By: Shavel’le Olivier
*Me awkwardly sitting with a group of people thinking about how to start a conversation*
Literally no one:
Me: “I biked 400 miles to Canada from Boston!”
And I say this with a smile every time I mention or think about it.
A bike tour from Boston to Canada seemed daunting when I first saw posts from the Boston Cyclists Union (BCU) pop up on my Facebook feed. Thoughts of, “Who actually does this?,” and “Why would anyone do this?,” came into my head. However, I also had thoughts of, “What if I do this?,” and “Am I really going to do this?,” as I started filling out the registration form that gave me the opportunity to experience my first ever long biking and camping trip.
In the end, I did it. Here’s my story.
Why did you decide to ride Bos/treal?
I decided to attend Bos/treal because I wanted to do something new, exciting, and out of the box for me. Bos/treal was definitely something that I didn’t see myself doing, given that the longest I’d ever ridden prior to it was 34 miles. In addition to achieving a personal goal, I also wanted to support biking efforts in the Boston area, and to meet different people to understand how biking plays a role in their personal or professional lives and why they wanted to support the Boston Cyclists Union.
What was the best part about the ride?
The best parts of the ride were:
Scenery. Especially once you get out of Boston. My eyes have witnessed some of the best green and blue spaces I have ever seen — rivers, lakes, mountainsides, farmland, beautiful trees, and much more.
Ice cream. There were ice cream stops at the best times during the ride. Who doesn’t like ice-cream!?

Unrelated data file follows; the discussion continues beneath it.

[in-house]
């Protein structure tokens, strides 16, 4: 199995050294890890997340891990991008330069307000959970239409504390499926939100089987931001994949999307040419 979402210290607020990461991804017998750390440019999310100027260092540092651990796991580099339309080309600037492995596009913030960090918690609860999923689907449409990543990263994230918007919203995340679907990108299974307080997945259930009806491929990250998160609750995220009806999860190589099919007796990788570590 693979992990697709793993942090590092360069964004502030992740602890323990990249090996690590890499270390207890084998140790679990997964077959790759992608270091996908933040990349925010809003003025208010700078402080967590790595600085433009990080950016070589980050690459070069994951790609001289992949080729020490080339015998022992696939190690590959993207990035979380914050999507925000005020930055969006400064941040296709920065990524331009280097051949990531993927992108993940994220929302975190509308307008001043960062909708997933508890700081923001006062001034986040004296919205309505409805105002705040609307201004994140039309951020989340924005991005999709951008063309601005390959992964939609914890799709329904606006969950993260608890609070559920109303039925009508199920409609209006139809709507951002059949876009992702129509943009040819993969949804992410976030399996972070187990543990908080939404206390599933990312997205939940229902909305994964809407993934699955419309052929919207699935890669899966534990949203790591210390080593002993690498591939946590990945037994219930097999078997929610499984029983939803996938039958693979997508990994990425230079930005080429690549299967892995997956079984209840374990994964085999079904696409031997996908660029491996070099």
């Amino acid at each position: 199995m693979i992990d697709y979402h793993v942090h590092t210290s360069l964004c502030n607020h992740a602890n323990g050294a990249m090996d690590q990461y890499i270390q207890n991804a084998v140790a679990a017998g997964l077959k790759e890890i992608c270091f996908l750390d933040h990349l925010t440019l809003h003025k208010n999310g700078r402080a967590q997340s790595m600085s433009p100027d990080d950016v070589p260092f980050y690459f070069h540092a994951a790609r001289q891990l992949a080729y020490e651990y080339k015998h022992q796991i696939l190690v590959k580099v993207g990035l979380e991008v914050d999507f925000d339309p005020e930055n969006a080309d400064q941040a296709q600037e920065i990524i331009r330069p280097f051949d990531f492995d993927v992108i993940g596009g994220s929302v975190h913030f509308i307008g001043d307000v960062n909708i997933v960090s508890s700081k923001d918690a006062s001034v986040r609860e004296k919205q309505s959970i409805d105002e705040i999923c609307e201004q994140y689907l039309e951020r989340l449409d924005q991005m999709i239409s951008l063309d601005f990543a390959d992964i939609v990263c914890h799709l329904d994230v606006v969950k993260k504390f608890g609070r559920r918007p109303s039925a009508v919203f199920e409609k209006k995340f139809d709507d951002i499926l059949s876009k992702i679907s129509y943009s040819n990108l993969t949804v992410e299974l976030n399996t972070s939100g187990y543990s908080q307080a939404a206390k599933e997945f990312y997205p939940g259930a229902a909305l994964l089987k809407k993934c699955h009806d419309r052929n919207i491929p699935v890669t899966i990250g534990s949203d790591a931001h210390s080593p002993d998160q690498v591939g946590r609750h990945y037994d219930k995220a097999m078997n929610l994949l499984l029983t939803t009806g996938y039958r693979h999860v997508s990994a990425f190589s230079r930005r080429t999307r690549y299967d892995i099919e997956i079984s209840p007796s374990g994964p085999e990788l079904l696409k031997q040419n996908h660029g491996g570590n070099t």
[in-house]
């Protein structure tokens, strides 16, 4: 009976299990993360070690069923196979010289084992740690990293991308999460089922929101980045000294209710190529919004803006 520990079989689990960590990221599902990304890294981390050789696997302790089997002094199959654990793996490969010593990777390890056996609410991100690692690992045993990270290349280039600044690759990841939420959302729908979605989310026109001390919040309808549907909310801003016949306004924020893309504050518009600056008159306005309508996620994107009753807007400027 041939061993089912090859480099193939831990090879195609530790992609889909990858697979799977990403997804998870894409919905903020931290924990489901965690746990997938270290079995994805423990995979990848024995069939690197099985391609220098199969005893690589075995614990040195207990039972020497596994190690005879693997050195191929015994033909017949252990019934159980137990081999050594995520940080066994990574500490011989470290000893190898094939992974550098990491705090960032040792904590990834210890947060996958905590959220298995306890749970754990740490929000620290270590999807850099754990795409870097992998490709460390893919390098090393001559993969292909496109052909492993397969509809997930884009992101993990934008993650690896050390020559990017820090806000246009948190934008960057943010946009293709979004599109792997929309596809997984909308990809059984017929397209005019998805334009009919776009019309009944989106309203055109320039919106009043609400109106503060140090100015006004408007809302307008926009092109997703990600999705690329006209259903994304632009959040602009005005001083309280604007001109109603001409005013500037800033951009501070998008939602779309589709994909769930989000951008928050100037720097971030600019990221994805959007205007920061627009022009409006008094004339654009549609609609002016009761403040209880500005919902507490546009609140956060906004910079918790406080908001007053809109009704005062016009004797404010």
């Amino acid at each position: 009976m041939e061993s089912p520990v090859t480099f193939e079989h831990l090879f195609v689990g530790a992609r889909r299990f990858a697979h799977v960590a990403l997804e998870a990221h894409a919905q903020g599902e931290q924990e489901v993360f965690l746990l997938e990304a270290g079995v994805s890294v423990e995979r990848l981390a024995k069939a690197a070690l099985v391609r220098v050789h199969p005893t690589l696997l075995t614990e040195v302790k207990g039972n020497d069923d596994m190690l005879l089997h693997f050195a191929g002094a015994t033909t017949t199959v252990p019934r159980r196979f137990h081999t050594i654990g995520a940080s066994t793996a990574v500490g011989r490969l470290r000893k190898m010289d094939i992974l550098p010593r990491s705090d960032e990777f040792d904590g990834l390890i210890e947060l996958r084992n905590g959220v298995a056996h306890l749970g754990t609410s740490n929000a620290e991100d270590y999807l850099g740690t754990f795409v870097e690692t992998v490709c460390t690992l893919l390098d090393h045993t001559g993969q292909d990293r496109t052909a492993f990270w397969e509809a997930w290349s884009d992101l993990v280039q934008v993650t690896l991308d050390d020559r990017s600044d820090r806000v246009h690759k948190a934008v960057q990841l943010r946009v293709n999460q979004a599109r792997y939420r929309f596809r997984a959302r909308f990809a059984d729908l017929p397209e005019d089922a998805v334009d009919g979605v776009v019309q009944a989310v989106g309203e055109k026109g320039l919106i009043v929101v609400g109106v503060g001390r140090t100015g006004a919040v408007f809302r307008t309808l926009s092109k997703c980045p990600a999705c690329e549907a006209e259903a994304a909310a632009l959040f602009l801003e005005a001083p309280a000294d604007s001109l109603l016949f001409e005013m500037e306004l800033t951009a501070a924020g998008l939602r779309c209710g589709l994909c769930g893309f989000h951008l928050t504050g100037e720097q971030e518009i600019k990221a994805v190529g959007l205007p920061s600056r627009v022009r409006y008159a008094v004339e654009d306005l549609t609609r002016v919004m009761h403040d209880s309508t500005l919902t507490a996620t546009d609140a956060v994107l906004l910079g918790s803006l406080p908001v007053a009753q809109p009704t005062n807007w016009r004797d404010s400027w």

Goals. I wanted to see what I could do while on the ride, and as I got more confident, I started challenging myself a bit more. Some of these accomplishments were: Riding in a pace line at 15-17 miles per hour, completing a century (riding 100 miles), riding up the Green Mountains without getting off my bike, and not being the last person to reach the halfway point on the final day of riding.
People. Once I confirmed my participation, BCU staff and volunteers helped me prepare. They took me out on training rides, loaned me bike clothing and bike and camping gear, and gave me advice. During the ride, they were encouraging, celebrated my small wins with me, and made me feel supported throughout.
What was most challenging?
Sleeping in a tent. I had one camping experience before this ride, but I’d never slept in a tent. The first night, it rained and I I couldn’t sleep because I thought the tent was going to fall on me.
Hills. Those darn hills.
Walking. By day three, it hurt to walk — but not to bike.
What kept you motivated to continue the ride despite those challenges?
The support I received from the BCU staff, volunteers, and other riders kept me going. Once I came to terms with the fact that I could not keep up with most of the riders — I could only do about 8-10 miles with the full group the first four days, and it would take me all day to complete the total mileage — I started to enjoy the bike ride. Every day, I made a personal goal for myself to complete a set number of miles. And every day, I pushed myself a little harder to see what my body could do on a bike. I made a group of friends on the ride who went the same pace as me, and we stuck together for the first four days. The support I got from this group as a first time Bos/treal rider meant a lot.
Posting and sharing my experience on Facebook also motivated me. Being able to let my friends know what I was accomplishing and seeing in real time made me want to continue sharing my journey. They also shared words of encouragement, as well as excitement about wanting to join the ride in 2020.
Would you do Bos/treal again?
Since the ride, I’ve been thinking about how cool it would be to do it again now that I know what to expect and what my limit is when riding a bike. Seeing how excited some of my friends were, and hearing their thoughts about potentially joining Bos/treal sometime in the future, makes me excited! I want to be able to share what I learned during the trip with them.
If you’d like to join the Bos/treal team on our next adventure, head here to learn more.